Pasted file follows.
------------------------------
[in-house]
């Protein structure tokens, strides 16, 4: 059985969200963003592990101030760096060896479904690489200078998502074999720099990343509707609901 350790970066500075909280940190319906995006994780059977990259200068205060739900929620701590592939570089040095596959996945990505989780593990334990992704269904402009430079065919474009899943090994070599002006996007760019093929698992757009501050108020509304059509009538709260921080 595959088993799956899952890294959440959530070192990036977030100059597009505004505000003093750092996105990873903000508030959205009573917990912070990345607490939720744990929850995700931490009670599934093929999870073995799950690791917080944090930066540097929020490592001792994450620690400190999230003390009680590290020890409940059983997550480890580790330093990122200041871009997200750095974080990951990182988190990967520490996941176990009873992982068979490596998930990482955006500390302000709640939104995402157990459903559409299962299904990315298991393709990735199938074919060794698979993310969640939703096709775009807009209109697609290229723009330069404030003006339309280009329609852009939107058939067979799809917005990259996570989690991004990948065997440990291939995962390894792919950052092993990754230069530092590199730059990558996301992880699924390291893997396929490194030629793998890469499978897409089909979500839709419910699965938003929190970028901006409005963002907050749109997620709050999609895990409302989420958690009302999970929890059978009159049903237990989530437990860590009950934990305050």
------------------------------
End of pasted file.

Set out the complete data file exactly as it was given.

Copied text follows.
[in-house]
């Protein structure tokens, strides 16, 4: 059985969200963003592990101030760096060896479904690489200078998502074999720099990343509707609901 350790970066500075909280940190319906995006994780059977990259200068205060739900929620701590592939570089040095596959996945990505989780593990334990992704269904402009430079065919474009899943090994070599002006996007760019093929698992757009501050108020509304059509009538709260921080 595959088993799956899952890294959440959530070192990036977030100059597009505004505000003093750092996105990873903000508030959205009573917990912070990345607490939720744990929850995700931490009670599934093929999870073995799950690791917080944090930066540097929020490592001792994450620690400190999230003390009680590290020890409940059983997550480890580790330093990122200041871009997200750095974080990951990182988190990967520490996941176990009873992982068979490596998930990482955006500390302000709640939104995402157990459903559409299962299904990315298991393709990735199938074919060794698979993310969640939703096709775009807009209109697609290229723009330069404030003006339309280009329609852009939107058939067979799809917005990259996570989690991004990948065997440990291939995962390894792919950052092993990754230069530092590199730059990558996301992880699924390291893997396929490194030629793998890469499978897409089909979500839709419910699965938003929190970028901006409005963002907050749109997620709050999609895990409302989420958690009302999970929890059978009159049903237990989530437990860590009950934990305050």